A new relationship with the rest of the EU


I was pleased to secure a change of Conservative policy during the last Parliament with the help of some others. We persuaded David Cameron that the UK’s current relationship with the EU is not satisfactory, and should be improved. We also persuaded him that UK voters should have their say on the new relationship, as the EU can only work if it enjoys the consent of those in it.

We have no wish to damage or limit trade with the rest of the European Union. Nor, I am pleased to report, does the rest of the EU wish to reduce their trade with us. The UK has for many years run a largeĀ  balance of payments deficit with the rest of the EU, so they have more to lose than us. The German Finance Minister has confirmed that whilst he would like the UK to remain within the current EU, he would want a free trade arrangement with the UK if voters decide to leave in the referendum. Whatever happens, Germany will want to sell us her cars and France will want to sell us her wines and luxury goods, on the same terms as today. That means that UK exporters will also be able to enjoy the same terms for their sales.

So why do we need a new relationship with the EU? The UK joined the European Economic Community in 1972, and voted in a referendum to stay in in 1975, to secure better trade with our partners. We did not wish to join a United States of Europe, and did not seek the “ever closer union” of the Treaties. Since our entry the organisation has been transformed, with far more powers being exercised in Brussels, and with a huge law code extending into many areas of life that voters did not expect or want. Today people in the UK want the UK Parliament to be able to decide our borders and migration policy, our welfare policy, our energy policy and our tax policy. Increasingly the EU influences or dictates in these important areas.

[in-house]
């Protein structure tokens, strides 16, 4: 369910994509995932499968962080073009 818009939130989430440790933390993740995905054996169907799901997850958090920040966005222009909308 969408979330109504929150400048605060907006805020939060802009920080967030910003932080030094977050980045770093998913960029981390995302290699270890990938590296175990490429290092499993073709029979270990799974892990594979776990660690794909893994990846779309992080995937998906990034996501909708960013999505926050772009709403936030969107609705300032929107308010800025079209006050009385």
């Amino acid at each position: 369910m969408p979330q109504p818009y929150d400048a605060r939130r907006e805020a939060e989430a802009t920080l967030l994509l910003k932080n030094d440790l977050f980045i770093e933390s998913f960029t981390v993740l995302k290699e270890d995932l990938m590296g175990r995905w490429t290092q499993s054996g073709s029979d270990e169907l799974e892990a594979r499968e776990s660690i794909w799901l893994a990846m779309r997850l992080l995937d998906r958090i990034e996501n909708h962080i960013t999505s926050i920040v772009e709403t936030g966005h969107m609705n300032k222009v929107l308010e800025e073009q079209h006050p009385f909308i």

I will support a renegotiation which seeks to restore UK democratic control over borders, tax, welfare and energy. The UK accepts that the Euro area members need to complete a political union. They will want a banking union, common taxes, common welfare and the free movementĀ of people throughout the currency zone. As a non Euro member the UK neither wants nor needs these extensive extra powers for the European institutions.

It may be possible to do a deal based on the UK offering consent to political union for Euro members in return for restoring to us the democratic powers we need over important areas of public policy. If it proves impossible, as some think, thenĀ  UK voters will have the chance to vote to leave. Exit would trigger the need to secure a trading based relationship, and to sort out the many links and issues between the UK and the rest of the EU.

Only the Conservative party in this election offers a renegotiation of our relationship to one based on trade and co-operation, followed by a referendum. Anyone who cares about UK democracy should want this. Anyone who understands the way the EU is going should see that we do need to sort out a new relationship now, as the EU rushes towards political and monetary union.

Published and promoted by Thomas Puddy for John Redwood, both at 30 Rose Street Wokingham RG40 1XU


  1. Tad Davison
    April 5, 2015

    I regularly hear people enthusiastically say what a fantastic thing the EU is. Those good people in Brussels have given us money to do this or that, whilst blindly taking no account of the fact that the EU is merely giving us some of our own money back.

    These same EU enthusiasts also seem oblivious to the fact that the EU now has a say over much of what we do and spend in our own country, rather than it be decided by our own ‘Punch and Judy’ parliament which is now little more than a faƧade and disguises the true seat of power over there on the continent.

    I also regularly hear these same pro-EU people say the EU has given us some good laws, yet I am still waiting for them to tell me what laws the EU has given us, that our own parliament couldn’t have enacted were it so minded.